Case study

Border Force officer — Viv Wright

Viv has had the opportunity to focus on his goal - to work on counter-terrorism and intelligence gathering - as part of his role as a Border Force immigration officer

How did you become a Border Force officer?

I was specifically looking for a Border Force role, using the Civil Service job site. It's not a straightforward process - I applied quite a few times and attended five interviews before getting my current role, although I made it onto the reserve list several times.

What's the job like?

I generally work 12-hour shifts, and each one is very busy, but also different. I spend time interviewing people when there are concerns about illegal immigration. As my long-term interest is in counter-terrorism, I try to help my team consider all angles, such as right-wing terrorism.

What do you enjoy most about your job?

I really enjoy looking for behavioural indicators when people are coming through the border. Looking for clues about whether someone is behaving suspiciously or simply in a hurry keeps the job really interesting for me.

I like that there are opportunities to become an expert in certain areas. For instance I could become a liaison officer, working with other law enforcement and government security agencies.

What are the challenges?

There's quite a bit of responsibility with the role. You wear a uniform and sometimes handcuffs and you're there to enforce the law. Obviously, people coming into the UK can get emotional about being stopped or questioned. My role is to be calm, empathise with their situation and diffuse any aggression, while also using my knowledge, experience and instincts to determine whether there is a risk or not.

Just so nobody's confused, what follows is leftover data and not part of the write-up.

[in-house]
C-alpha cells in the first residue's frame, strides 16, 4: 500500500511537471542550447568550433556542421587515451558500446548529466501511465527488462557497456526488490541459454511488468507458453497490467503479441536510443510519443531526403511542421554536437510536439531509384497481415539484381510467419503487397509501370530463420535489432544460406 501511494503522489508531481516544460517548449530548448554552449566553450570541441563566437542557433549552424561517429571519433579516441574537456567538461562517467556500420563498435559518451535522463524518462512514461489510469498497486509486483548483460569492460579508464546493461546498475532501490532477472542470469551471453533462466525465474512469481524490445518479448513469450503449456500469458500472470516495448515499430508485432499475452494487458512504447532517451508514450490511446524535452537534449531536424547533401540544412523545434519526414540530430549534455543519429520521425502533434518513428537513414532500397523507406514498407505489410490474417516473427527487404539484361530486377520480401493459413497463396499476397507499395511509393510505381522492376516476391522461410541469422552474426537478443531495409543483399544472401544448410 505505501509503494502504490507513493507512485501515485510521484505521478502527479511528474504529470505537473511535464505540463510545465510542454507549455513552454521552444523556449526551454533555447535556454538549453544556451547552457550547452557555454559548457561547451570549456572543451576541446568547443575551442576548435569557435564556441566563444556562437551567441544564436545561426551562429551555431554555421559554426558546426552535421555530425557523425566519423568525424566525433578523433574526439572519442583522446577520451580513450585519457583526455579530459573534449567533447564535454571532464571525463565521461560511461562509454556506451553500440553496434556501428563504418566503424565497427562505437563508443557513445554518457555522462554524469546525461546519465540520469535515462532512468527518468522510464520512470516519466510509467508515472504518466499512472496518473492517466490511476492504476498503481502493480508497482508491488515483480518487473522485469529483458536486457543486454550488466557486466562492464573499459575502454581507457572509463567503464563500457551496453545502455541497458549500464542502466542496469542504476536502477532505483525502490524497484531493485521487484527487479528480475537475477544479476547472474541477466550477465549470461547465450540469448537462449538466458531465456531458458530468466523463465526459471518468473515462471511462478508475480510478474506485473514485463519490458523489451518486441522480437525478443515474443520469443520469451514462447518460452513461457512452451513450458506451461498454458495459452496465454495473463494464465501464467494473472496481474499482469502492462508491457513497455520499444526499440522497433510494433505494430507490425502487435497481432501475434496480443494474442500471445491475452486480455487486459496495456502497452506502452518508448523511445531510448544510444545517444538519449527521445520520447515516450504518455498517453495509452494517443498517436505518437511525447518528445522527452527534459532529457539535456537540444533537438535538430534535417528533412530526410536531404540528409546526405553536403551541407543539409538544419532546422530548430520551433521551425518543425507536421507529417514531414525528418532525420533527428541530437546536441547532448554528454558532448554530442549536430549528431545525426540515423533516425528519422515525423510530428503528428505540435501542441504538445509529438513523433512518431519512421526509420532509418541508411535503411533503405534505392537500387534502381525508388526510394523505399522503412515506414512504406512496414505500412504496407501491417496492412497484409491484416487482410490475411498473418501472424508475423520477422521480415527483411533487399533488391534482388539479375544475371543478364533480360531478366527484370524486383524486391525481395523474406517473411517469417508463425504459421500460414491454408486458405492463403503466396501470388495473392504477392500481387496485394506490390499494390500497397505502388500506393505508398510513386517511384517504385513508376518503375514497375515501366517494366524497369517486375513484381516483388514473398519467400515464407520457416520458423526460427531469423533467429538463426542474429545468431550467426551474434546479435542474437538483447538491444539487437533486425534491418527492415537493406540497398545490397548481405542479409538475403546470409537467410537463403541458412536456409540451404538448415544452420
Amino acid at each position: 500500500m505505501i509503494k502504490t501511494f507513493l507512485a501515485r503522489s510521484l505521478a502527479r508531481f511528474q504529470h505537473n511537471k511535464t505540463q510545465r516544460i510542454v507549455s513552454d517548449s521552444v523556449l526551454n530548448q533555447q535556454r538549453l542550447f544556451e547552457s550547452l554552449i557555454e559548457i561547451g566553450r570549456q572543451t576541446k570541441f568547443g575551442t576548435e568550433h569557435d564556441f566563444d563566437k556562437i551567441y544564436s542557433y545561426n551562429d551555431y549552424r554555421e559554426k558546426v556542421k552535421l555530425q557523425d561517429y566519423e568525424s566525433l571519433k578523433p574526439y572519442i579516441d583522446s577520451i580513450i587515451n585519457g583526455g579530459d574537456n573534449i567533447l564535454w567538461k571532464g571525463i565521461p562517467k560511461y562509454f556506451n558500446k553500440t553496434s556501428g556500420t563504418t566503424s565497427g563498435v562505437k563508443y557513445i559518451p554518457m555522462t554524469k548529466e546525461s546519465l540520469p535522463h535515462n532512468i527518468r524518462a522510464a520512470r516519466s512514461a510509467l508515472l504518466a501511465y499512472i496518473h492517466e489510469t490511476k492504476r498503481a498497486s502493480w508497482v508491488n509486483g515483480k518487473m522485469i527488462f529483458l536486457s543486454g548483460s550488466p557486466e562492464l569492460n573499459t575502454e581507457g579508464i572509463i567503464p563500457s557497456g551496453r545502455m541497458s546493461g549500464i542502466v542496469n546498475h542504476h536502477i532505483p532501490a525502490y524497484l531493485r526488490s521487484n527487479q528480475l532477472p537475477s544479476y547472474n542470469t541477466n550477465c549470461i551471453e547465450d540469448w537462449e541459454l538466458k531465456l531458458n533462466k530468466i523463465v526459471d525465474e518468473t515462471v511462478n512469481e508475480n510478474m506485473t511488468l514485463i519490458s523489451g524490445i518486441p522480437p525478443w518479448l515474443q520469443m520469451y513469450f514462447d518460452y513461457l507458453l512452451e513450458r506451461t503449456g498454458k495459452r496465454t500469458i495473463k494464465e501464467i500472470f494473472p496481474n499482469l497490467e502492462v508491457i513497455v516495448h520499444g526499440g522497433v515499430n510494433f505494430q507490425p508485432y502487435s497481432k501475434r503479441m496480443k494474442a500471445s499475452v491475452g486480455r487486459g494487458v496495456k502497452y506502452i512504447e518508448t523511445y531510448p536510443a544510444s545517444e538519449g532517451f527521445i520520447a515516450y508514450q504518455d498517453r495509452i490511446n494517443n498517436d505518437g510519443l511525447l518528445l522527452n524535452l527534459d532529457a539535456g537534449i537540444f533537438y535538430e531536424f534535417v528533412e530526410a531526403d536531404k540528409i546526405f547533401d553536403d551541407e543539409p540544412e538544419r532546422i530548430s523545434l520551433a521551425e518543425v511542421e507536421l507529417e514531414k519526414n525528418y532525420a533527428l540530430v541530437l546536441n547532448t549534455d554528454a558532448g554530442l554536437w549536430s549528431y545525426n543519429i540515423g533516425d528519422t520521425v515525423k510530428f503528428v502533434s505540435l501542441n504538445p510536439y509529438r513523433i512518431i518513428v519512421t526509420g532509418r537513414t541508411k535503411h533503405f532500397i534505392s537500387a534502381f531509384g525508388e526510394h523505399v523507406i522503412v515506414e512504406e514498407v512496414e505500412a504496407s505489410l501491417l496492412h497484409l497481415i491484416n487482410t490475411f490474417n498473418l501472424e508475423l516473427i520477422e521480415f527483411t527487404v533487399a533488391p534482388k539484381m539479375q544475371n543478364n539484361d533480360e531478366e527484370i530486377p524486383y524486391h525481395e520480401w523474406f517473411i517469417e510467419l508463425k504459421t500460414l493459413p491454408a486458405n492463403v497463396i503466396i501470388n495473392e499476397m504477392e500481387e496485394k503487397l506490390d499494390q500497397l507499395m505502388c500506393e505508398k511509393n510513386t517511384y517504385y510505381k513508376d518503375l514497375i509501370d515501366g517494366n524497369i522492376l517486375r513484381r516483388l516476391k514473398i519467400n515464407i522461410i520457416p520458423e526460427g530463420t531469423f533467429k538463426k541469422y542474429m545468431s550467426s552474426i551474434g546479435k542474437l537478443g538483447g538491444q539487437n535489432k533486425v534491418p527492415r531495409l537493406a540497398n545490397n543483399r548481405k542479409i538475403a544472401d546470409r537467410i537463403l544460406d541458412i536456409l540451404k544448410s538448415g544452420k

How relevant is your Masters to the role?

I did a Masters in leading innovation and change, which gave me a new framework within which to work in my interest areas of counter-terrorism and intelligence.

While my Masters was essentially a business-based qualification, the focus on change is really relevant to my work within the Border Force. There are constant changes - Brexit being the latest of many. Being able to support other Border Force staff in dealing with change has been really helpful.

Any advice for aspiring Border Force officers?

Read the application process carefully. It's quite complex, much more than a CV and cover letter. There are a number of stages you need to get through before you get to interview, such as online tests.

Truly understand what the Border Force does. There's a lot of information available, so make sure you're clear about what the purpose and role of the organisation is.

Think hard about your reasons for wanting to join the Border Force. Is it to wear a uniform and to feel authoritative? Or is it to help people and keep the UK safe? You need to have a real focus on treating people with empathy and kindness, and treat them in a way you would like to be treated. They all have a story. It can be emotionally hard, especially if you have to make difficult decisions - such as refusing someone entry to the country because they have the wrong documents, even if they're upset and want you to help them.

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